I have to admit I'm having trouble with these changes.  A little bit of wildness has been tamed.  I don't think the birds are happy about it either.  The doves have been completely silent and the crows have sounded so angry lately.  They've been congregating and having screechfests in my yard.  I know I've mentioned the birdlife at the church before but I want to give you a clearer picture of this.  It's really only been in the past month or two that I've realized how central the church is to the bird communities of Ranchos de Taos.  There are more birds in this part of Taos than any other, and what I finally realized is that the church is their crossroads, their center.  They fly back and forth, in and out from that hub.  Maybe it's my imagination, but it seems like there's been less bird traffic since enjarre began.

And I can't help but wonder how St. Francis would feel about all this.  One of the things he was famous for was going around and restoring rundown churches, but I wonder how far he took that, balanced against his intense reverence for Mother Earth and her creatures.  Sigh.  Well, what's done is done, and there is nothing for me to do but accept and integrate these changes, and continue to simply observe them.  One thing I do like is the new sign that marks the entrance to the grove from the church side:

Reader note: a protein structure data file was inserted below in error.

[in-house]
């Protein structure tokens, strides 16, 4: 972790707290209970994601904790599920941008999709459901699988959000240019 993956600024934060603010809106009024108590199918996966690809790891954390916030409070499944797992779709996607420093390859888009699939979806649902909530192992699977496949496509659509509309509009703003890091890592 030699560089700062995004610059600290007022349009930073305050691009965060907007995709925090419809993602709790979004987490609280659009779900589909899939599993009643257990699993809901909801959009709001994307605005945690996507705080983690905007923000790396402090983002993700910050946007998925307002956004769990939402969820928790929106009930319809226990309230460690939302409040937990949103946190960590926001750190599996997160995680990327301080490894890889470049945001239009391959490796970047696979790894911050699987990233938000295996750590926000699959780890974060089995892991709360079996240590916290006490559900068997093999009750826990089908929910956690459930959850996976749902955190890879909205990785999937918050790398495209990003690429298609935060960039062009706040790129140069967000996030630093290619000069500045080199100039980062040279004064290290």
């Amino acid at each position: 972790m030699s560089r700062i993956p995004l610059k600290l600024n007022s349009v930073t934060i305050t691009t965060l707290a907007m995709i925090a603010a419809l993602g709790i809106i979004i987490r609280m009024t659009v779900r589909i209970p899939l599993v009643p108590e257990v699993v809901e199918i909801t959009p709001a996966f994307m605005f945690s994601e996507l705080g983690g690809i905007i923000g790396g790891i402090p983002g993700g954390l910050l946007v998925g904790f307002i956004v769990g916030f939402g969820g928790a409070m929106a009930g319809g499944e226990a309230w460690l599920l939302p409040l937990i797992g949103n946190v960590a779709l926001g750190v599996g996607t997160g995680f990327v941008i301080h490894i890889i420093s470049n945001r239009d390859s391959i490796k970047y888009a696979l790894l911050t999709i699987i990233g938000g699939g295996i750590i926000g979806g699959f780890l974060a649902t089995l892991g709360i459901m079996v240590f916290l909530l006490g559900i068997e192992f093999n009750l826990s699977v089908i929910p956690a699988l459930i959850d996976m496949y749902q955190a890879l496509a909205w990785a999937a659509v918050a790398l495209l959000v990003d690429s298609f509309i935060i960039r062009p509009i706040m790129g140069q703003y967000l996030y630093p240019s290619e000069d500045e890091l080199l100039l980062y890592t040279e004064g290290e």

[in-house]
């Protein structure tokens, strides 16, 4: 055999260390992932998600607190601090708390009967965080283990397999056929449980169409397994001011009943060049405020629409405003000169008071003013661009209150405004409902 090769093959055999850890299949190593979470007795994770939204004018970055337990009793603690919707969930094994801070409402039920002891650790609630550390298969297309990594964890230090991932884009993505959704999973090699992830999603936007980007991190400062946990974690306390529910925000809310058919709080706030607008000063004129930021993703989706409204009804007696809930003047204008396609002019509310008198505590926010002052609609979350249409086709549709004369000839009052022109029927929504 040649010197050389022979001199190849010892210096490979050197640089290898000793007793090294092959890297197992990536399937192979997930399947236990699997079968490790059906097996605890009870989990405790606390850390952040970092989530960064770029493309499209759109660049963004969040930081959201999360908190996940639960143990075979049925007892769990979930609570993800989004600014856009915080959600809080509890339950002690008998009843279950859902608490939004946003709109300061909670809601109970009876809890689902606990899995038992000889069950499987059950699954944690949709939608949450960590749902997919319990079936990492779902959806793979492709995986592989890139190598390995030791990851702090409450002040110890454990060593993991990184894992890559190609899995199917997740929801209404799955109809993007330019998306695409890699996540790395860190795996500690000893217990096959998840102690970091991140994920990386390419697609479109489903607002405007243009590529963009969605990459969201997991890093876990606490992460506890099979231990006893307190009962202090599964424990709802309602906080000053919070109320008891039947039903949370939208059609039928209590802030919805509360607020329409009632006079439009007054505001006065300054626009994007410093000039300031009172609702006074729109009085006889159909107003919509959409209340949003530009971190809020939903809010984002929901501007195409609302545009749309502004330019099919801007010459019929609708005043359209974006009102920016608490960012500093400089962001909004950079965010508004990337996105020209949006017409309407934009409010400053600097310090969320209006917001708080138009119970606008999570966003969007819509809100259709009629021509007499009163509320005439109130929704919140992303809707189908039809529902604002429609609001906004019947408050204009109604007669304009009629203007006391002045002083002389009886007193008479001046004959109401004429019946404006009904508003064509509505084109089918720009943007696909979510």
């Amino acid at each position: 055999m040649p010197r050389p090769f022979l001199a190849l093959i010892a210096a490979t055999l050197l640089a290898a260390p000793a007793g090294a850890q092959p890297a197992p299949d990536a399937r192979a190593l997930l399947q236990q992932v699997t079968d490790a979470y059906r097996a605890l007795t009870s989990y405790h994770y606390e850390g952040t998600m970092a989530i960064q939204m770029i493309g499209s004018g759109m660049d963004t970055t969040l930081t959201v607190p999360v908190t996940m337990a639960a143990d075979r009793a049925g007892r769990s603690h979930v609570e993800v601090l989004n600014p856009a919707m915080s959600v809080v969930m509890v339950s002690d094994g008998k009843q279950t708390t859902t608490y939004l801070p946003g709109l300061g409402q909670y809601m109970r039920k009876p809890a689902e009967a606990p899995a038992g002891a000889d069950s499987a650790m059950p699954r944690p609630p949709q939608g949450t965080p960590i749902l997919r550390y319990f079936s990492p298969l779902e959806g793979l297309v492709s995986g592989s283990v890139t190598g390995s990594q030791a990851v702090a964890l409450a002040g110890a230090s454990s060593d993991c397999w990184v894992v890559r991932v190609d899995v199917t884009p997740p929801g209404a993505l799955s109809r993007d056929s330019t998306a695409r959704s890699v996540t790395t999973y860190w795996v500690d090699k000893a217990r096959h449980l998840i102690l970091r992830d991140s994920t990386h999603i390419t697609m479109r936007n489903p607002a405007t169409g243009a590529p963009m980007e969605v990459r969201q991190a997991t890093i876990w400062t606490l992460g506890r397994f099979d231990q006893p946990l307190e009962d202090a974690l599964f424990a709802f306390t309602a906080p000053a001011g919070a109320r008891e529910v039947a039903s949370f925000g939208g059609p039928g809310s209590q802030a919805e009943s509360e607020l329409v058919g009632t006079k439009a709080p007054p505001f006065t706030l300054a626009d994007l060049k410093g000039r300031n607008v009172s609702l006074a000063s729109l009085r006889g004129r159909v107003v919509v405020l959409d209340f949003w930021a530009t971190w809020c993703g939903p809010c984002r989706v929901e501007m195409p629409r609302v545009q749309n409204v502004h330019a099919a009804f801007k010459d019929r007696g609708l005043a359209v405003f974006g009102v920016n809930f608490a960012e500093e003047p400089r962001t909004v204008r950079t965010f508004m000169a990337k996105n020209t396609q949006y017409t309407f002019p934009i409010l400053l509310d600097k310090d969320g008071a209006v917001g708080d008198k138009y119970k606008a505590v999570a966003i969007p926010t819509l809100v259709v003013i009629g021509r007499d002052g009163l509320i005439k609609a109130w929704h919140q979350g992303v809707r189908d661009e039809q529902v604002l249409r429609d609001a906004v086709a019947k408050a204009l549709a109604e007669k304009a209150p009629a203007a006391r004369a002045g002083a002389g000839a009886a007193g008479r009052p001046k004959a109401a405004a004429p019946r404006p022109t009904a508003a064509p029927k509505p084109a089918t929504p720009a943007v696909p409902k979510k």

The grove is still in flux.  Orange fencing surrounds the area near the adobe ruins that borders the grove, and certain spaces are marked out in a way that suggest something is planned.  Perhaps I've never mentioned the ruins before.  It's hard to give you the scope of it with my simple camera, but here's a try:

It's not the Parthenon, but there is still something sacred in this to me, even or perhaps especially in the graffiti.  There is a sacredness in the way we leave our artful marks on things.  I love the way recent generations have come up with ways to do this even in urban landscapes.  Graffiti, skateboarding, and parkour are all ways to use and add to the mundane and manmade in elevated ways, turning the utilitarian into the artful, for the sheer joy of it.  (I must mention here that I love the concept of Tess' blog, Sacred Graffiti; I highly recommend you visit there.)

After some inquiry at the gift shop, I discovered that the activity around the ruins is because an archaeology group is doing excavation.  When the church was first built, it was surrounded by a fort, and the buildings later became private residences, many of which are still occupied.  Since those buildings hold a lot of history, it makes sense that an archaeology group would be interested in the ruins. 

On the other side of the ruins is the church lot, a deep contrast in its manicured beauty.  Now that things have calmed down a bit over there, I've been able to settle in and enjoy it again. Today, a man was revarnishing the benches in the courtyard.